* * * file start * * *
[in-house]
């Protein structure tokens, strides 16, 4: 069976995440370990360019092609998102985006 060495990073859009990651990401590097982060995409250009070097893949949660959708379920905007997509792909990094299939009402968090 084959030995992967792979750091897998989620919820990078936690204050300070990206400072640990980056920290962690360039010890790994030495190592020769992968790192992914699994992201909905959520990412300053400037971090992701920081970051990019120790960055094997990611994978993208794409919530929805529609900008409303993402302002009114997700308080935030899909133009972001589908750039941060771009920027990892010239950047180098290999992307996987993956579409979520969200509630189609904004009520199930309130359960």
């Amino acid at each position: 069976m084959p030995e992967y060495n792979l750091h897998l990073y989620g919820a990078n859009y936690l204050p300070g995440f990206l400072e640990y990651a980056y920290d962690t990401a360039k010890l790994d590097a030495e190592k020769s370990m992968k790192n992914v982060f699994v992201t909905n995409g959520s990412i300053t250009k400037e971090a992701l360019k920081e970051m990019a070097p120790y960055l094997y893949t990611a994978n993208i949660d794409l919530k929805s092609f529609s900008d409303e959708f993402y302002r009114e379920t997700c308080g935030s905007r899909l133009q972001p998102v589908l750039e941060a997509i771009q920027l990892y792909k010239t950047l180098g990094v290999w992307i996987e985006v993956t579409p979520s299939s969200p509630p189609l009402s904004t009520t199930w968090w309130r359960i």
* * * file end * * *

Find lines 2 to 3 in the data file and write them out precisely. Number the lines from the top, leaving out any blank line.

């Protein structure tokens, strides 16, 4: 069976995440370990360019092609998102985006 060495990073859009990651990401590097982060995409250009070097893949949660959708379920905007997509792909990094299939009402968090 084959030995992967792979750091897998989620919820990078936690204050300070990206400072640990980056920290962690360039010890790994030495190592020769992968790192992914699994992201909905959520990412300053400037971090992701920081970051990019120790960055094997990611994978993208794409919530929805529609900008409303993402302002009114997700308080935030899909133009972001589908750039941060771009920027990892010239950047180098290999992307996987993956579409979520969200509630189609904004009520199930309130359960």
């Amino acid at each position: 069976m084959p030995e992967y060495n792979l750091h897998l990073y989620g919820a990078n859009y936690l204050p300070g995440f990206l400072e640990y990651a980056y920290d962690t990401a360039k010890l790994d590097a030495e190592k020769s370990m992968k790192n992914v982060f699994v992201t909905n995409g959520s990412i300053t250009k400037e971090a992701l360019k920081e970051m990019a070097p120790y960055l094997y893949t990611a994978n993208i949660d794409l919530k929805s092609f529609s900008d409303e959708f993402y302002r009114e379920t997700c308080g935030s905007r899909l133009q972001p998102v589908l750039e941060a997509i771009q920027l990892y792909k010239t950047l180098g990094v290999w992307i996987e985006v993956t579409p979520s299939s969200p509630p189609l009402s904004t009520t199930w968090w309130r359960i």